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Edexcel Economics: Unit 3 Business Economics and Economic Efficiency (June 2014) EC03 Watch

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    Does anyone know what niche markets has got to do with contestability?
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    loss leadership pricing is when, for example, a supermarket will stock a brand that doesn't sell well but stock it anyway to prevent consumers from going to other supermarkets. Loss leaders are products that are stocked simply to retain market share despite making a loss.
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    (Original post by Livaren)
    Does anyone know what niche markets has got to do with contestability?
    If you get a very broad market like the technology market which came up in jan 14 and you say that it's not contestable, for evaluation you can say that however some sub(niche) markets may be contestable because they can appeal to a specific group of consumers by producing a unique good or service. in this case for example, you can say the market for most technological products isn't contestable but the market for creating gaming apps is contestable.
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    hello everyone
    when asked to use game theory in your answer, do you have to change the figures to make them related to the extract given? and in the case of prisoners dilemma is it okay to use random numbers, as long as they show the benefits of both confessing/denying?
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    Contrary to my name, I'm going to get 80UMS since this paper is out of 80UMS.
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    Guys, I'm doing a question right now which says: Using an appropriate diagram, explain how Virgin Media can successfully price discriminate to 'boost profits'. Can someone who is comfortable with this topic tell me what points they would use for it? The more detail you give the better. Thanks
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    (Original post by aminkaram)
    Guys, I'm doing a question right now which says: Using an appropriate diagram, explain how Virgin Media can successfully price discriminate to 'boost profits'. Can someone who is comfortable with this topic tell me what points they would use for it? The more detail you give the better. Thanks
    If I were you I wouldn't bother taking the exam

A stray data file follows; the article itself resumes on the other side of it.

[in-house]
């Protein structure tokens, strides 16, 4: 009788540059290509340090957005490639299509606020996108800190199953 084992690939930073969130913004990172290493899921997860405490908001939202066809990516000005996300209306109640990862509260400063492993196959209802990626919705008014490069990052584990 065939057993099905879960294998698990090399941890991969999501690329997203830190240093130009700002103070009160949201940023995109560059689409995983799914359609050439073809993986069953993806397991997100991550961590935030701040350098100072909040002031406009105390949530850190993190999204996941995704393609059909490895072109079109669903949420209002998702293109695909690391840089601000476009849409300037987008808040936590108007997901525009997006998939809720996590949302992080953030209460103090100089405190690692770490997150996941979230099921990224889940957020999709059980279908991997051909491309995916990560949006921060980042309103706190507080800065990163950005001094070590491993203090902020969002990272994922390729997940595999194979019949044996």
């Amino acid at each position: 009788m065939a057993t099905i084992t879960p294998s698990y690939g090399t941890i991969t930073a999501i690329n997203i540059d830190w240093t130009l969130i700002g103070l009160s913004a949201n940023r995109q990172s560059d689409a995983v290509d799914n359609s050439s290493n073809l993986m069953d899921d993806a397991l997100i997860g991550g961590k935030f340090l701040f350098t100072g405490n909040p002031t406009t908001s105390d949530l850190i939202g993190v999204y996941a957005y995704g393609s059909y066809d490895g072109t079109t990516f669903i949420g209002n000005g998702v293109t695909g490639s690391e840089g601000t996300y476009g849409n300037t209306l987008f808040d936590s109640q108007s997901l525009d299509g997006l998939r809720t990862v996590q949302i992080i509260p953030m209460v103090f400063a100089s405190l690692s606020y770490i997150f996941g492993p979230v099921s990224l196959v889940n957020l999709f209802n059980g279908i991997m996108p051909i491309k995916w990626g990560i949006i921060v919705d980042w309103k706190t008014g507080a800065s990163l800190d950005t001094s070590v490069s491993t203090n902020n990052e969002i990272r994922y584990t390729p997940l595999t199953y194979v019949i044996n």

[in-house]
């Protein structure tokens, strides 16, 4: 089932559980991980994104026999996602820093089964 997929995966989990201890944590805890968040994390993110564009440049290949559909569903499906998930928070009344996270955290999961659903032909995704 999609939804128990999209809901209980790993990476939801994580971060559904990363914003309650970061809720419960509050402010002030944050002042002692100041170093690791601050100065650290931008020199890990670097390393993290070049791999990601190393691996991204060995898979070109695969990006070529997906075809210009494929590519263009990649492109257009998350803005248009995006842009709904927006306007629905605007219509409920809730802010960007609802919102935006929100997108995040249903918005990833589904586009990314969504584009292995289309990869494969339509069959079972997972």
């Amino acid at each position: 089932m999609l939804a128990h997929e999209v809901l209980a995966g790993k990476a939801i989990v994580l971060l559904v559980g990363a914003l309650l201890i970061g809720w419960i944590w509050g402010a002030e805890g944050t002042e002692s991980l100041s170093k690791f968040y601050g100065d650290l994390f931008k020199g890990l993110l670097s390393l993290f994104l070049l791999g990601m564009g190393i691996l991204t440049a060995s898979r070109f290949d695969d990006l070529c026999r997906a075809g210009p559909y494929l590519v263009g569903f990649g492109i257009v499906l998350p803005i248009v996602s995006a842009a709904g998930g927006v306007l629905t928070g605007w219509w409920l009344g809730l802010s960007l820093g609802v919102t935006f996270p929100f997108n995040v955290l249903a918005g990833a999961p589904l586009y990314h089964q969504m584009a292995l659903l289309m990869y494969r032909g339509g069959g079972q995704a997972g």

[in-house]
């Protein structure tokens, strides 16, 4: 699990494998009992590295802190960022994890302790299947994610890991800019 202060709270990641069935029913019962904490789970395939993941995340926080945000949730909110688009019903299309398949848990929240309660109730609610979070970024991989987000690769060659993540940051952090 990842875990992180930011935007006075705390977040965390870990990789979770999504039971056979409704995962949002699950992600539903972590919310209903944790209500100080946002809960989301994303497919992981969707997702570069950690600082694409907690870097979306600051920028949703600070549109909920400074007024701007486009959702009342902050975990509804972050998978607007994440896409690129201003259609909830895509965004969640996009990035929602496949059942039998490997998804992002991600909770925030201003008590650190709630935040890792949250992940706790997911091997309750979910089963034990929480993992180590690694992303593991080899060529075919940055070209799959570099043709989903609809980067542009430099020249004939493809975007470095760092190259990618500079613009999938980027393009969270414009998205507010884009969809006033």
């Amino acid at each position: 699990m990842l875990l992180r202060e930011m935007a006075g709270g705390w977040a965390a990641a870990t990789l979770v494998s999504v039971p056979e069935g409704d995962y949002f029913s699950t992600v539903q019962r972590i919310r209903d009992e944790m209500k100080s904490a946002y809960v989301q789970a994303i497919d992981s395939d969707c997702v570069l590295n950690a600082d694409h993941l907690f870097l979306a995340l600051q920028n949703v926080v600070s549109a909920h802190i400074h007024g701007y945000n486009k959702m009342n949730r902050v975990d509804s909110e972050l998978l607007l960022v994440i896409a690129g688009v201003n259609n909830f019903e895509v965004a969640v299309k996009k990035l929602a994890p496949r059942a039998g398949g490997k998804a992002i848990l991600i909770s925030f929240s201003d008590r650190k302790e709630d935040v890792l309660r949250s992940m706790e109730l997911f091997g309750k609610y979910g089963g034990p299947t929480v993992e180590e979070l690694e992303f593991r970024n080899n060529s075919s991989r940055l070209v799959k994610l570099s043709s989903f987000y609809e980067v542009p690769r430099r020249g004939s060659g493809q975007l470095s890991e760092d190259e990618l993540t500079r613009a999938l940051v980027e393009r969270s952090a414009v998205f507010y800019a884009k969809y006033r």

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    (Original post by 100UMS)
    If I were you I wouldn't bother taking the exam
    Why?
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    (Original post by aminkaram)
    Guys, I'm doing a question right now which says: Using an appropriate diagram, explain how Virgin Media can successfully price discriminate to 'boost profits'. Can someone who is comfortable with this topic tell me what points they would use for it? The more detail you give the better. Thanks
    There are 3 types of price discrimination:
    1st degree/Perfect price discrimination.
    This is when a firm completely knows a consumers preferance and their ability to pay thus varying price with each individual consumer. This practice completely errodes any consumer surplus. However perfect price discrimination requires perfect knowledge of each consumer thus it doesn't exist in the real word.

    2nd degree price discrimination:
    This is where price varies to the amount of quantity demanded and is also subject to surplus capacity. Examples include bulk buying/selling hotel rooms last minuite at cheaper prices. Firms aren't likely to be making a lot of profit however they're happy to accept a smaller profit margin as they're able to gain an advantage over their rivals.

    Third degree price discrimination:
    This involves charging different prices for each different market segment. The market is usually segmented by time of geography.

    For the question, I'd suggest reading the case study and see if there are any points which relate to price discrimination e.g. time, exports/overseas etc. The diagram I'd draw would be a MR/AR for 1 market with AR being elastic and then another with AR being inelastic. It's explain so doesn't need an evaluation but some evaluations would be profit could be used for R&D thus offsetting the loss in consumer surplus. Another could be that price discrimination can help avoid congestion etc.
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    (Original post by Dilzo999)
    There are 3 types of price discrimination:
    1st degree/Perfect price discrimination.
    This is when a firm completely knows a consumers preferance and their ability to pay thus varying price with each individual consumer. This practice completely errodes any consumer surplus. However perfect price discrimination requires perfect knowledge of each consumer thus it doesn't exist in the real word.

    2nd degree price discrimination:
    This is where price varies to the amount of quantity demanded and is also subject to surplus capacity. Examples include bulk buying/selling hotel rooms last minuite at cheaper prices. Firms aren't likely to be making a lot of profit however they're happy to accept a smaller profit margin as they're able to gain an advantage over their rivals.

    Third degree price discrimination: